Blason   Abbey of Saint-Joseph de Clairval

21150 Flavigny-sur-Ozerain


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January 17, 2016
Feast of Saint Anthony Abbot

Dear Friend of Saint Joseph Abbey,

“Mothers often pass on the deepest sense of religious practice,” Pope Francis said on January 7, 2015. “[I]n a human being’s life, the value of faith is inscribed in the first prayers, the first acts of devotion that a child learns. It is a message that believing mothers are able to pass on without much explanation: these come later, but the seed of faith is those early precious moments.” Saint Joaquima de Vedruna was one of those mothers who pass on the faith. Her life knew the joys of motherhood, the sorrow of widowhood, and then the total consecration of religious life.

Joaquima de Vedruna was born in Barcelona, Spain, on April 16, 1783, and was baptized that same day. Her parents, Llorenc de Vedruna, a notary in the city’s royal chancery, and Teresa Vidal would have eight children, including two sons. One of them, Ramon, would become a member of the Academy of Belles Lettres. At the time, Catalonia, for good or ill, was under the central authority of the Bourbons, and the “French Enlightenment” (the skeptical and rationalist spirit introduced by philosophers such as Voltaire), was beginning to influence thought. The Vedruna family, for its part, would remain profoundly Catholic.

A naive request

The child often appeared very recollected, and when her mother asked her the secret of this recollection, she replied: “Anyone can use my method. When I pull up a weed in the garden, I ask the Good Lord to pull up a fault from my heart. When I use needles to make lace, I see the thorns that, because of my sins, pierced the head of Jesus…” At the age of twelve, she felt a call from God to religious life. The Vedrunas regularly attended Mass at the Carmelite convent. The girl naively asked the Prioress to be admitted to Carmel. The Prioress answered gently that her age did not yet allow such a step.

A young lawyer named Theodore de Mas, originally from Vic, a town 70 kilometers away, worked alongside Mr. Vedruna at the chancery in Barcelona. At the time such a distance made it impossible to return home every day. So Llorenc de Vedruna opened his home to the young man. It wasn’t long before Theodore felt an attraction to the charming Joaquima, barely sixteen years old. The father rejoiced at the thought of having such a son-in-law, and he soon spoke of it to his daughter. Although still drawn to religious life, Joaquima saw in her father’s desire God’s will for her. The wedding was set for Easter Sunday, March 24, 1799. Theodore brought his wife to the family home, but the young Barcelonian did not have the good fortune of pleasing her parents-in-law, which led to great misunderstandings and tension that would diminish only with the birth of their first daughter, Anna. Other births then followed: a total of nine children, two boys and seven girls, of whom three (a boy and two girls) would die in childhood. Four daughters would embrace religious life.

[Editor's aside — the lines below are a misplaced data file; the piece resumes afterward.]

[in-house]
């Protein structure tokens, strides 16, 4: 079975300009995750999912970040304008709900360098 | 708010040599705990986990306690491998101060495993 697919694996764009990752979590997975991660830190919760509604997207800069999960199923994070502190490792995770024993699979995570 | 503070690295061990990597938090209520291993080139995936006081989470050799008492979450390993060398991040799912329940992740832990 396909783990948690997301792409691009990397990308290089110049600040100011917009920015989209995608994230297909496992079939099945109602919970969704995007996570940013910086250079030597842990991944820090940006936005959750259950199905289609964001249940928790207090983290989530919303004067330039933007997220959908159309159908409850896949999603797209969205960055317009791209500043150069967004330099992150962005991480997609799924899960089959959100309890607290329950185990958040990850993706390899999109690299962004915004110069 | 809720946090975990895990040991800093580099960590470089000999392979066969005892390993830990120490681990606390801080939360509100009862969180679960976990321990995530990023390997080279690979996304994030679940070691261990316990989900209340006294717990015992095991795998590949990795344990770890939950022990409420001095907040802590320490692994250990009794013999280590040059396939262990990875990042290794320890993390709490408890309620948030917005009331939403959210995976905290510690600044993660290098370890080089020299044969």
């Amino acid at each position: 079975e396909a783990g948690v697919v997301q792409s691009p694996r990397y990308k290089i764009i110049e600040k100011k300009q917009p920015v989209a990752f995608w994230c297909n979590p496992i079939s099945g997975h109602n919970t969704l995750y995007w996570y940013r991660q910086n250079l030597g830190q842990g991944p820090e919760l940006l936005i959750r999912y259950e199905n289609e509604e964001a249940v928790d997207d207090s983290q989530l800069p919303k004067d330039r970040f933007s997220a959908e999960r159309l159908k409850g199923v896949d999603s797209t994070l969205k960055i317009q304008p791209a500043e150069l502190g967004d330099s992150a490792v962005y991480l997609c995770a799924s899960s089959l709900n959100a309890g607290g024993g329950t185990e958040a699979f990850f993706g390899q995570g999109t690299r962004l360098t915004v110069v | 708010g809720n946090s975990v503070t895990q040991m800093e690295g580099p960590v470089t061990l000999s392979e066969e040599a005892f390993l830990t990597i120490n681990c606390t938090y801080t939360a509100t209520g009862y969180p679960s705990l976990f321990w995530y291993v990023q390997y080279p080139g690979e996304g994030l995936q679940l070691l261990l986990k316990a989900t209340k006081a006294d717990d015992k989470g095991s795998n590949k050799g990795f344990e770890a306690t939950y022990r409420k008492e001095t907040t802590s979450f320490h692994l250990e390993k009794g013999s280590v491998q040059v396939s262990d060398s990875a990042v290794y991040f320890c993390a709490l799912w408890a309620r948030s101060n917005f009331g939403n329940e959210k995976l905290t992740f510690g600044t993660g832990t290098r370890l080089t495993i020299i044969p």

“The joy of children causes the parents’ hearts to beat and reopens the future,” declared Pope Francis, on February 11, 2015. “Children are the joy of the family and of society. They are not a question of reproductive biology, nor one of the many ways to fulfill oneself, much less a possession of their parents … Children are a gift, they are a gift … Each one is unique and irreplaceable; and at the same time unmistakably linked to his/her roots … a society with a paucity of generations, which does not love being surrounded by children, which considers them above all a worry, a weight, a risk, is a depressed society … If a family with many children is looked upon as a weight, something is wrong! The having of children must be responsible, as the Encyclical Humanae Vitae of Blessed Pope Paul VI also teaches, but having many children cannot automatically be an irresponsible choice. Not to have children is a selfish choice. Life is rejuvenated and acquires energy by multiplying: it is enriched, not impoverished! Children learn to assume responsibility for their family. They mature in sharing its hardship. They grow in the appreciation of its gifts. The happy experience of brotherhood inspires respect and care for parents, to whom our recognition is due.”